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Ecclesiasticul, or non-ecclesiastical, by what Church-of-Englandist can any censure be consistently passed on the practice of Sinecurism?

By what mạn, Non-Churchman or Churchman, can any censure be passed on Sinecurism without passing a proportionate censure on the Excellent Church ?

Thus,-not merely by a participation, but by the receipt of an enormously superior sum, in the profit of guilt in this shape,-is the Excellent Church, - with all her sons, by whom any such affection is felt as that of hope-even thus is she bribed, and engaged by the bribery, in the defence of fraud and depredation.

7. In the case of this unpunishable, as in the case of punishable, depredation,-if, to the amouut of so much as a single farthing, the levying and application of money to this purpose be to be justified, then, on equally good ground, may the levying and applying to the same purpose money to any amount whatever :-yes, to any amount, up to the last penny, that can by any means be exacted from a starving and sinking people.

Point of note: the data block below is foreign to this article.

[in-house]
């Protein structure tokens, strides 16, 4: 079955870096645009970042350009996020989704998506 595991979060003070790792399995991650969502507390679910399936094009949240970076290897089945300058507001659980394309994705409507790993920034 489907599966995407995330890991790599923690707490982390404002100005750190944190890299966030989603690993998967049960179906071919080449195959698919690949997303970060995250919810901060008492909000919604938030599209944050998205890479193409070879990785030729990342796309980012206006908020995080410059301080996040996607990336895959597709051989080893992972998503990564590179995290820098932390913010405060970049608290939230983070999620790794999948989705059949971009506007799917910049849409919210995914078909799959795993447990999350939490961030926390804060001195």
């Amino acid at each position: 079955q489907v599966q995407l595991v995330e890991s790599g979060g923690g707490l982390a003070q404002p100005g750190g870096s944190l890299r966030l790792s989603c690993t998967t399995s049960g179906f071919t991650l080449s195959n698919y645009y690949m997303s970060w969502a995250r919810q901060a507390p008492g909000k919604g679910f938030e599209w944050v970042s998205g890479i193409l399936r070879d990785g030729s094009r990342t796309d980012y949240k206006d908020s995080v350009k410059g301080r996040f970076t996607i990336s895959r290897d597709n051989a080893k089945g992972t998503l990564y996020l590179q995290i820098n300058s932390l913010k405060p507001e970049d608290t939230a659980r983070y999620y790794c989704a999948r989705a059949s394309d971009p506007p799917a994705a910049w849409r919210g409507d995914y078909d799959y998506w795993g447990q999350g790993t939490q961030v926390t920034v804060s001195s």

8. Even in the non-ecclesiastical part of the field of government, the abundance of sinecure offices—undisguised and disguised together-with the enormity of the aggregate amount of the money thus exacted from the people under false pretences, is among the most prominent of the grievances, under which the people labour. But, if the ratio, of the aggregate of the pay allotted to these sham offices to the aggregate of the pay allotted to efficient offices, be made the object of regard, --in the non-ecclesiastical part of the field this ratio is as nothing, compared with what it is in the ecclesiastical : in the sacred, as it is called.

Where the service undertaken for is that of defending souls against the assaults of the devil, so it is that, in the instance of almost one half of the whole number of these members of the Church mililant,in return for the pay received nothing whatever is done, or so much as endeavoured to be done :-at the post at which the service should be performed, the voluntarily inlisted soldier—the re


ceiver of the pay-is never to be found. Here then, in this sacred army, almost one half of the soldiers are deserlers: deserters receiving all the while pay as effectives: the Bishops, officers in this army-and the advisers of the Monarch, the Commander of itConniving at the desertion, and concurring in exacting the pay, which, with full notion of the desertion, they force the people to give to these notorious deserters: the Bishopsmany if not most of them-and, with the connivance of the rest, and the concurrence of the advisers of the Crown-receiving, as will be seen, (see the section on Discipline) in addition to the pay attached to their respective offices, other pay as privates, and in every instance in which they do receive it, acting the part of deserlers.